The type of vinegar and the spices you use should be based on your desired flavor profile and should also take into account the nature of what you are pickling. I chose Asian-style spices as I'm pickling Thai chiles. I prefer whole spices, as they don't cloud the vinegar and strain out easily. If you like your pickles sweeter, increase the amount of sugar. If you find them too acidic, lower the amount of vinegar. If you like them salty, add more salt. There is no right or wrong, just what you like, so be bold and have fun.

Most pickling involves canning, which can be tedious, somewhat scary to the first-timer and equipment-heavy. I prefer, for ease and speed, a quick pickle, which skips the canning and assumes you'll polish off your preserved gems before they'd even have a chance to go bad. For the purpose of illustrating this technique, I will be pickling some beautiful Thai Chiles.

Quick-Pickled Thai Chiles

Large handful Thai Chiles (about 15-20)
1 cup White Vinegar
1 cup Sugar
3 Star Anise Pods
1 Bay Leaf
1 tsp. Corriander Seeds
1 tsp. whole Black Peppercorns
2 Cloves
1 tsp. Cassia buds (or one cinnamon stick, split)
1 clove, Garlic, smashed
1 oz. piece Ginger, peeled and sliced
1 tsp. Salt

Combine everything but chiles and bring to a boil.

Remove from heat and let steep for a good 15 minutes.
Strain pickling liquid over chiles.

Cover and refrigerate.
Pickles will be ready to eat in about 3-4 hours but are best overnight. (If you want the pickles done faster, slice them before adding the pickling liquid.) The pickles will keep for about two weeks in your fridge.

Pickled chiles are great as a garnish as they bring a lovely combination of heat, sweetness and acidity to any dish. Try them with Sashimi or seared Tuna. I recommend serving them sliced thinly, and with most of the seeds removed (unless you want some serious heat.) Also, the vinegar goes great on greens.


Simple is Delicious

Frivolity and fussiness aside, the most delicious food is more often than not the simplest. Nothing embodies simplicity to me more than roasted chicken. There's something so soul-warmingly special about a really good roasted chicken that all the foam and fanciness can't possibly touch. With a beautiful pasture-raised chicken from Dewberry Farms (thank you Wheatsville) the best you can do is use proper technique, get out of it's way and let the chicken shine.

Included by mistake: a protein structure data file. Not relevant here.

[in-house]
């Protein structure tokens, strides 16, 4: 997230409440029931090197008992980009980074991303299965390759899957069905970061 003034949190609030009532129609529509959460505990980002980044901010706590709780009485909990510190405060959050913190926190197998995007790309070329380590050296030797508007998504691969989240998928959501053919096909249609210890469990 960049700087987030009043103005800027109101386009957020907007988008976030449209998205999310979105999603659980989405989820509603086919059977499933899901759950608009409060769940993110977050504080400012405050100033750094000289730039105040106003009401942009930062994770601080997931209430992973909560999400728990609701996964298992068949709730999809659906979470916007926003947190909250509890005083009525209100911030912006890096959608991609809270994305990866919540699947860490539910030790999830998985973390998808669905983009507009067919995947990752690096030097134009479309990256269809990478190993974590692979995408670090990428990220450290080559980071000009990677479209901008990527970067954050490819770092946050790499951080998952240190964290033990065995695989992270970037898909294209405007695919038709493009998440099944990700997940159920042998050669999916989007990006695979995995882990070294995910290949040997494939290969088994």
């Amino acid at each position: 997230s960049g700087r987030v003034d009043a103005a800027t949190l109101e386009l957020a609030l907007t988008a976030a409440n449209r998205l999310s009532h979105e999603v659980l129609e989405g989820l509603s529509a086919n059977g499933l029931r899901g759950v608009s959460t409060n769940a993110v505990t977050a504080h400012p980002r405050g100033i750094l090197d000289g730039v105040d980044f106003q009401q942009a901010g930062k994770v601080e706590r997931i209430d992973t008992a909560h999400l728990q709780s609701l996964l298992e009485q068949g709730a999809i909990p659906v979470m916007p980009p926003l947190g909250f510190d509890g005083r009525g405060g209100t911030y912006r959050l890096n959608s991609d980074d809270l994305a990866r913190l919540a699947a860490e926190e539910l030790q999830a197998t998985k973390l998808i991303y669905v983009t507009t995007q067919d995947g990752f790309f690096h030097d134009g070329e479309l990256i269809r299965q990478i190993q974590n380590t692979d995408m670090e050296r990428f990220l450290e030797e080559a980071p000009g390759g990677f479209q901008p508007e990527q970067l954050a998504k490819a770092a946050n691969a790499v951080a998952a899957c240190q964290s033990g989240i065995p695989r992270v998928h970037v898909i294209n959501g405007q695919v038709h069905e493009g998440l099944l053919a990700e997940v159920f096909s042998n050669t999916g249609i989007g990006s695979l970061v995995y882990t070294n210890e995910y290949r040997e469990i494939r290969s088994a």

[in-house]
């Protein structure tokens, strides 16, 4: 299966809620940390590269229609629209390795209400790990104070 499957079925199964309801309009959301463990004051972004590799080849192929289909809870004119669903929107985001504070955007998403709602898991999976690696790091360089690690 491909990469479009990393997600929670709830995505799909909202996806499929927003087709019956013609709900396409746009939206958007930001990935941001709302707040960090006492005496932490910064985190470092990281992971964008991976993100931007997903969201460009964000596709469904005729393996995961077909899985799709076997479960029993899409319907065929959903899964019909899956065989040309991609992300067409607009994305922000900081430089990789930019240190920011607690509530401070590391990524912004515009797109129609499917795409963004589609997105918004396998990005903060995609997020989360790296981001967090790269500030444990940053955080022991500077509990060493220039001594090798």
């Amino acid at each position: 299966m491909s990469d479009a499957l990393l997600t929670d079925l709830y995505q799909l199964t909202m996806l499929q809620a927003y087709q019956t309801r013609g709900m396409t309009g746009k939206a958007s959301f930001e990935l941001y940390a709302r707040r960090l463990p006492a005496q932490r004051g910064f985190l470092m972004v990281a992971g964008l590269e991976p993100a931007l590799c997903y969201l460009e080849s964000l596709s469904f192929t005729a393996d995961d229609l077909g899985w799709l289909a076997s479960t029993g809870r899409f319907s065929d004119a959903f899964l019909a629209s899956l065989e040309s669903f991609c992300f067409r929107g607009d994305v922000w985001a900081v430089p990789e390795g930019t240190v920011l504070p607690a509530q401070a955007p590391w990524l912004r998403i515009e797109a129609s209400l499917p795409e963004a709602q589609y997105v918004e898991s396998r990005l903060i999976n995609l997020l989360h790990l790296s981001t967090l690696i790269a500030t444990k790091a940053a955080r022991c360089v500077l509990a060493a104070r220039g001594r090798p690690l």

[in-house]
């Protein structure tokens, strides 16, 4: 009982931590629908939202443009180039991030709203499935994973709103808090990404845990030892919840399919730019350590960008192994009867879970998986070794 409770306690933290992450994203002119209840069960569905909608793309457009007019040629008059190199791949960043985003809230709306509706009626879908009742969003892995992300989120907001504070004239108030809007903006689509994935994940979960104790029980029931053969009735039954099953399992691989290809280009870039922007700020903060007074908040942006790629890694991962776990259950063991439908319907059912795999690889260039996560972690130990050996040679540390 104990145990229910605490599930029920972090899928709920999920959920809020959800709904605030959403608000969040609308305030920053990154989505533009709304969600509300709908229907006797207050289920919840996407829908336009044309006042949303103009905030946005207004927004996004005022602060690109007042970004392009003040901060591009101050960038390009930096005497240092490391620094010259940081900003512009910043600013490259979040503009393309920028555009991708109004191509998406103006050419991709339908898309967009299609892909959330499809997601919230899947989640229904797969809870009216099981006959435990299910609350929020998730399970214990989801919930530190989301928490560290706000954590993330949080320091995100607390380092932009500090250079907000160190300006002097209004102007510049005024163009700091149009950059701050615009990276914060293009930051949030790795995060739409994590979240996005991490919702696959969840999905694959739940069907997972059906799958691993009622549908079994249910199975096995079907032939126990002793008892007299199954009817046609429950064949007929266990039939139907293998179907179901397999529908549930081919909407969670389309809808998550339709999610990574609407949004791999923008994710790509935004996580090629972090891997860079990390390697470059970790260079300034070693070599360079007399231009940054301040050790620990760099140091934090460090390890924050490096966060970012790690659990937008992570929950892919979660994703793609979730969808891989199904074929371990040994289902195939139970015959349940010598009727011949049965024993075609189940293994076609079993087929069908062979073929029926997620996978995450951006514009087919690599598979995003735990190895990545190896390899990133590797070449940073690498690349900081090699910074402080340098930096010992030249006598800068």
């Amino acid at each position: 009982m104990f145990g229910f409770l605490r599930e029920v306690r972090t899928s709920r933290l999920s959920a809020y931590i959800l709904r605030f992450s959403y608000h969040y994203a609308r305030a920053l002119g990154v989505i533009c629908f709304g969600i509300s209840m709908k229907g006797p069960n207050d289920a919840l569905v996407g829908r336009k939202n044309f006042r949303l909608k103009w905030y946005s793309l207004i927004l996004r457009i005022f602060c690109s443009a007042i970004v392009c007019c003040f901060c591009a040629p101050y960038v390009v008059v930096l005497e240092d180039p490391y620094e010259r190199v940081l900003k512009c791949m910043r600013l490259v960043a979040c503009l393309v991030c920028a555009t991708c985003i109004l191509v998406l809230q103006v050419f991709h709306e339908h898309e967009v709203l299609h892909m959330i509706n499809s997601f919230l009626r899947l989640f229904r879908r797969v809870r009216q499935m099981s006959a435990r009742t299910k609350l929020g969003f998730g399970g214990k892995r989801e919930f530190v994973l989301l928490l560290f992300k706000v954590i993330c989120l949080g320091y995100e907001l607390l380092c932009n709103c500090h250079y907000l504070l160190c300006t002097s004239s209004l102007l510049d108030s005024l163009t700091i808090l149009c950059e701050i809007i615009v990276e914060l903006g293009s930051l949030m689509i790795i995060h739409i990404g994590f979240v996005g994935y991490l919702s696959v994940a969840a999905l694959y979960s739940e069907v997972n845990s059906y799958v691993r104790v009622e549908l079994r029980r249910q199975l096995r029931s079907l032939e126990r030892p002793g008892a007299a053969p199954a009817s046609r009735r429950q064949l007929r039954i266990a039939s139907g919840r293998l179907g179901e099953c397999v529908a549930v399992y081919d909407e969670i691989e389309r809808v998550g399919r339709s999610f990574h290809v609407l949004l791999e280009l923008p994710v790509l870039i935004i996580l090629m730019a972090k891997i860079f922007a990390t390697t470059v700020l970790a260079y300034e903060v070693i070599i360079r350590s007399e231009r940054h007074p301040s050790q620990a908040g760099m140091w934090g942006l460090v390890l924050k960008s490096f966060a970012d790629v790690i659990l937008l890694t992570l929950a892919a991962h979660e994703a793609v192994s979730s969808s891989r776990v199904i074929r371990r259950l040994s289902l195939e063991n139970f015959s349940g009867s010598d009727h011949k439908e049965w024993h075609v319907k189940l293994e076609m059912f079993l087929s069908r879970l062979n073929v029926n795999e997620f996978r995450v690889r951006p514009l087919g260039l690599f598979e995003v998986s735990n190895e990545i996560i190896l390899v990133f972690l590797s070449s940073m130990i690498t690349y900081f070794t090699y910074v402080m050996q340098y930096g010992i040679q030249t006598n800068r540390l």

Meyer Lemon and Herb Roasted Chicken
(Recipe serves 3-4 people)

(Served here with Potato Puree, sauteed Leeks and Maitake)

1 3lb. Whole Chicken, innards removed, trussed (if you don't know how, ask your meat-person)
1 Meyer Lemon, split
1 yellow Onion, sliced
5 cloves, Garlic, smashed
3 springs, Rosemary
3 bunches, Thyme
1 bunch, Italian Parsley
2 T. Butter
Salt, Pepper and Canola Oil as needed

Place onion, half the herbs, and 3 cloves of the garlic in a roasting pan. Toss with Canola Oil.
A rack is not necessary, but use one if you have it.

Set aside half the lemon, 2 cloves garlic, half the herbs. This is your stuffing material.

Season the outside AND inside of the chicken with salt and pepper.
Sear chicken on all sides to brown in a hot skillet with enough Canola oil to coat.

Remove chicken.

Stuff cavity with reserved stuffing materials (lemon, garlic, herbs.)

Squeeze half the lemon over the bird.
Rub the outside of the bird with the butter.
Roast at 400 F for about an hour and a half. (roughly 30 minutes per pound)
Do not rely on the time, it is just a guideline. The best way to tell when a bird is done is a thermometer. The desired doneness for poultry is 165 F, but pull the bird when it measures about 158-160. It will continue to cook as it rests. The best place to take a bird's temperature is the joint where the leg meets the body.

As the bird rests, remove the lemons from the cavity and squeeze over the bird.